The Rosenthaliana's Jacob Israel de Haan Archive
THAT THE ARCHIVE OF Jacob Israel de Haan still exists can be attributed
to the poet's unexpected and violent death at the age of 42. It was not
De Haan's habit to keep things. He destroyed almost all of the letters
written to him, writes his biographer Jaap Meijer.'He begged his friends
to do likewise with his letters. Luckily for us, they did not always do
as he requested.' Luckily indeed, for De Haan was a tireless as well as
an open-hearted correspondent. In the literary estates of some Dutch authors,
series of letters from him have been saved which reveal his personal and
poetic life almost as a historical novel. Letters to De Haan, however,
seldom appear, as is the case with manuscripts of his creative and academic
work. Evidently, he believed that once a work is printed, all the preparatory
stages should disappear.
This makes what remains of the archive of De Haan at the Bibliotheca Rosenthaliana all the more valuable. The vicissitudes of this archive show, according to Ludy Giebels, who compiled an inventory in the early 1980s, a remarkable parallel with his restless and tragic life:
'As we know, De Haan was murdered in 1924 because of his anti-Zionist stand in Jerusalem. The then Dutch consul, Jacobus Kann, sealed the deceased's house and made an inventory of its contents on the order of the British authorities. Via the Dutch Foreign Ministry this inventory was brought to a lawyer who had to settle the estate. According to a report of the late professor Isaak Kisch his father brought De Haan's papers and books to the Netherlands when he visited Palestine in 1925. The books were auctioned and the papers were handed over to his widow, Johanna van Maarseveen. She came into contact with David Koker, who was both a radical Zionist and a great admirer of De Haan's literary works, in the 1930s. De Haan's papers were at this time either given to Koker as a gift by Johanna van Maarseveen or loaned to him for his use. From Vught he gave the documents to his friend Karel van het Reve for safekeeping. After it was learned that Koker had not survived the war, Van het Reve gave them to the Bibliotheca Rosenthaliana as he thought Koker would have intended.'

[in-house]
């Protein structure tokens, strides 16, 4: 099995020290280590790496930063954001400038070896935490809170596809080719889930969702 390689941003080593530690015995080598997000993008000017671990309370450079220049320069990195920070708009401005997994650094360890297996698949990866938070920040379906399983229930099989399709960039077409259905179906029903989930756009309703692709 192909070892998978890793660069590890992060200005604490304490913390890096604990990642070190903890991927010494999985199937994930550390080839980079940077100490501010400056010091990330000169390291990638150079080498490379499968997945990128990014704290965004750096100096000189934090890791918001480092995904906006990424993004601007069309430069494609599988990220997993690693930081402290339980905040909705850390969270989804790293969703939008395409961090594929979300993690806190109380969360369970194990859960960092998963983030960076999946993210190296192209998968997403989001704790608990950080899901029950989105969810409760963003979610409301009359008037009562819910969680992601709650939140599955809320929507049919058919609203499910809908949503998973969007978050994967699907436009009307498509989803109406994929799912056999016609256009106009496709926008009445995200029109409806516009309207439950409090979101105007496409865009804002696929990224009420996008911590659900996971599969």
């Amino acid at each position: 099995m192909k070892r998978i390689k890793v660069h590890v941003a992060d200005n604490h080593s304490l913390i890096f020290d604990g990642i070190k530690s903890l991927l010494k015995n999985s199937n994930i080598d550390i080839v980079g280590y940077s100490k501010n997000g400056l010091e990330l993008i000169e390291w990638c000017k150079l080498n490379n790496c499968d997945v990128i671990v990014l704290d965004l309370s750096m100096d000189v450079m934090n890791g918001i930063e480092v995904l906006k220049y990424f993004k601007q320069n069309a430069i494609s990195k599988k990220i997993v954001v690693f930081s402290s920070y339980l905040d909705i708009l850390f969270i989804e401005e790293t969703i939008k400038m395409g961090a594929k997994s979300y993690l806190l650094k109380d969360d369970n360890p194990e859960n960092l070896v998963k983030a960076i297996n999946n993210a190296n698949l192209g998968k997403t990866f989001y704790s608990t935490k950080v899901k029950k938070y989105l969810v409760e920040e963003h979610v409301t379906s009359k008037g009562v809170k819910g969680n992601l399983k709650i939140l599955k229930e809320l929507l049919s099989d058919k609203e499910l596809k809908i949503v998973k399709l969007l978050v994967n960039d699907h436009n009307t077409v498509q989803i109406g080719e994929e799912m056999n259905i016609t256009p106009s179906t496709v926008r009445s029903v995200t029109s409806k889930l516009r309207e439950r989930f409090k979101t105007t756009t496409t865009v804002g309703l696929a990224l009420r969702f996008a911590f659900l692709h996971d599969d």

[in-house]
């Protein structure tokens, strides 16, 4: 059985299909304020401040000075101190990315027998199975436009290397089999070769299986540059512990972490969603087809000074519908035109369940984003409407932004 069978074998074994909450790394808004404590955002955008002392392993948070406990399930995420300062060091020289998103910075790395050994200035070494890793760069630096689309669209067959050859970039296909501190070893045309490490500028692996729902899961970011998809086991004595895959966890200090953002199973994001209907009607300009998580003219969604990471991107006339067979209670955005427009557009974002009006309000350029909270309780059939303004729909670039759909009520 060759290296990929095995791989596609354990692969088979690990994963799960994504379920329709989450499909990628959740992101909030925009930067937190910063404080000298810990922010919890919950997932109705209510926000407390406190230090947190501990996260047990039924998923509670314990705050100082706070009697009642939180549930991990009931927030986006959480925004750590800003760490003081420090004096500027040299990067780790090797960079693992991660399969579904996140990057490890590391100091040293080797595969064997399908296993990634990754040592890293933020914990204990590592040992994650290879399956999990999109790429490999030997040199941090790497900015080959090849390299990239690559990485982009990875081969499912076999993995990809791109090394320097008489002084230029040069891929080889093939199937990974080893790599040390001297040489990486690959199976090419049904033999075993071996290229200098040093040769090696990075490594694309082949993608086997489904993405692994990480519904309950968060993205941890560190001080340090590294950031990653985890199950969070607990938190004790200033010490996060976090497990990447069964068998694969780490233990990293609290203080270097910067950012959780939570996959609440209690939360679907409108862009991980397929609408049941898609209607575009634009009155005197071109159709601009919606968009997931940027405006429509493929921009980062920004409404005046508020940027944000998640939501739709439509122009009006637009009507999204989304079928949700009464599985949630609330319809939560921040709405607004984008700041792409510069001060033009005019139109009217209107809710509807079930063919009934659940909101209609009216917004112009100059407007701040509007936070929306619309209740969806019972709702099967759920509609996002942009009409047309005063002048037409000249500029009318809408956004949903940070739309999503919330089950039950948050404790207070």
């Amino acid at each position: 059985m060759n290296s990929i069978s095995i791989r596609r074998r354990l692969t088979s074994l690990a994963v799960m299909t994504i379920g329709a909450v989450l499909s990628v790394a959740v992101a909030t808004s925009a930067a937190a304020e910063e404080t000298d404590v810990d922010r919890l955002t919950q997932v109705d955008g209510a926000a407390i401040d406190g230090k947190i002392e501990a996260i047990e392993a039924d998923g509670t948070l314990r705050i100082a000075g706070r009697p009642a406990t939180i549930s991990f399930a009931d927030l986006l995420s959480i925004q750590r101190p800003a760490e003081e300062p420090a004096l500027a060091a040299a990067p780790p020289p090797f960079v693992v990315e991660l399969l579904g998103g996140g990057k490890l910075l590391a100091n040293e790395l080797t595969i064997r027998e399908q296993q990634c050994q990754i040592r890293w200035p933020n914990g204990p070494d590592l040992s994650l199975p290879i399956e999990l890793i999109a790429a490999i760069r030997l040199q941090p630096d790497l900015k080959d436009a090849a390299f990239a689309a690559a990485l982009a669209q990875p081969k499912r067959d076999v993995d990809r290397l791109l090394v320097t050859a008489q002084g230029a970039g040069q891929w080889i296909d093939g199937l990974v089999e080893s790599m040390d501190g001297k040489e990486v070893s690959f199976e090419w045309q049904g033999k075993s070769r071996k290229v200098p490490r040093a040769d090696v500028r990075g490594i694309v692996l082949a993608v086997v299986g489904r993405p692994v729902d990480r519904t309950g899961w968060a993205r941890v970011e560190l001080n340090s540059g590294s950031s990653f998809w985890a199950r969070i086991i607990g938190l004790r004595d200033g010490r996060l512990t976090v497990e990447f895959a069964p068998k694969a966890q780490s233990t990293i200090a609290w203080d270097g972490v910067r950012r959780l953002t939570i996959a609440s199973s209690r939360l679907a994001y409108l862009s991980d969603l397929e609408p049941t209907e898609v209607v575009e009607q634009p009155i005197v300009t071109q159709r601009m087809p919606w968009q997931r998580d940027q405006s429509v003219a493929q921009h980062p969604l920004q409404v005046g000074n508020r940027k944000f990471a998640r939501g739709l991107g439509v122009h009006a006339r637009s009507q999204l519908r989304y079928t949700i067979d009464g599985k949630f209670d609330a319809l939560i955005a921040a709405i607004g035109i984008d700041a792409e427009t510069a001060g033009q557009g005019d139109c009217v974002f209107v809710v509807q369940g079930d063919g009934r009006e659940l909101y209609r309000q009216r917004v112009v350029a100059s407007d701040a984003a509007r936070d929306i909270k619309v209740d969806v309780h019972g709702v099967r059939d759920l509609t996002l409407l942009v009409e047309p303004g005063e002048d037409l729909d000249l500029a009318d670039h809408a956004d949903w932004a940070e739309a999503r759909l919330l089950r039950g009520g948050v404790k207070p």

Giebels based this partially on a letter dated 5 September 1946 from
Karel van het Reve to I.L. Seeligmann, then curator of the Rosenthaliana.
In this letter Reve wrote that from Vught Koker had brought him into contact
with Johanna van Maarseveen in an attempt to ensure that the writings De
Haan had left would survive. Because Johanna van Maarseveen had recently
died, Reve offered - more or less assuming the role of literary executor
of 'the whole lot' to the Bibliotheca Rosenthaliana. In a way Van het Reve
acted in this regard in the spirit of De Haan himself. De Haan had already
given the publication manuscript of his collection Het Joodse Lied /
Tweede Boek (The Jewish Song, the second volume) to the Bibliotheca
Rosenthaliana in 1921.
The extent to which the archive in its current state corresponds to what was discovered in Jerusalem directly after De Haan's death will be shown by future research. Its limited scope, four boxes of handwritten material, and three with copies and newspaper clippings, gives credence to Meijer's statement that De Haan was not one to save things. The contents of the archive are varied and reflect an active and creative spirit, who was struck down in the middle of his creative output.
Not much light has been shed on De Haan's personal life. The correspondence contains only a few letters from his wife or family. A dozen or so date from before 1919. The business letters all come from 1923. Of interest for academic research are the notes of the law lectures which De Haan gave at the University of Amsterdam and the Law School in Jerusalem. The notebooks with drafts and subjects of hundreds of published and unpublished poems, mostly quatrains, could be a source for a future edition of De Haan's poetry.
A superficial first exploration of the almost indecipherable handwriting of De Haan reveals that the new quatrains carry on the resigned /complaining tone of the published specimens. To close with an example:
Het oogenblik: waarin miljoenen stralen
Zich vereenigen en breken vaneen.
De Eeuwigheid kan zich zelve nooit herhalen
Alles wisselt, maar 't blijft wisselend één.
(The moment: in which millions of rays
unite and break apart.
Eternity can never repeat itself
Everything changes, but in changing, remains one.)
Jaap Meijer, De zoon van een gazzen. Het leven van jacob Israël
de Haan 1881 - 1924 (Amsterdam 1967).
Ludy Giebels, 'De archivalia in de Bibliotheca Rosenthaliana, Studia Rosenthaliana 20 (1986) p. 200 - 209.
Ludy Giebels, Inventaris van het Archief van Jacob Israël de Haan in the Bibliotheca Rosenthaliana, Universiteitsbibliotheek Amsterdam (Amsterdam 1994).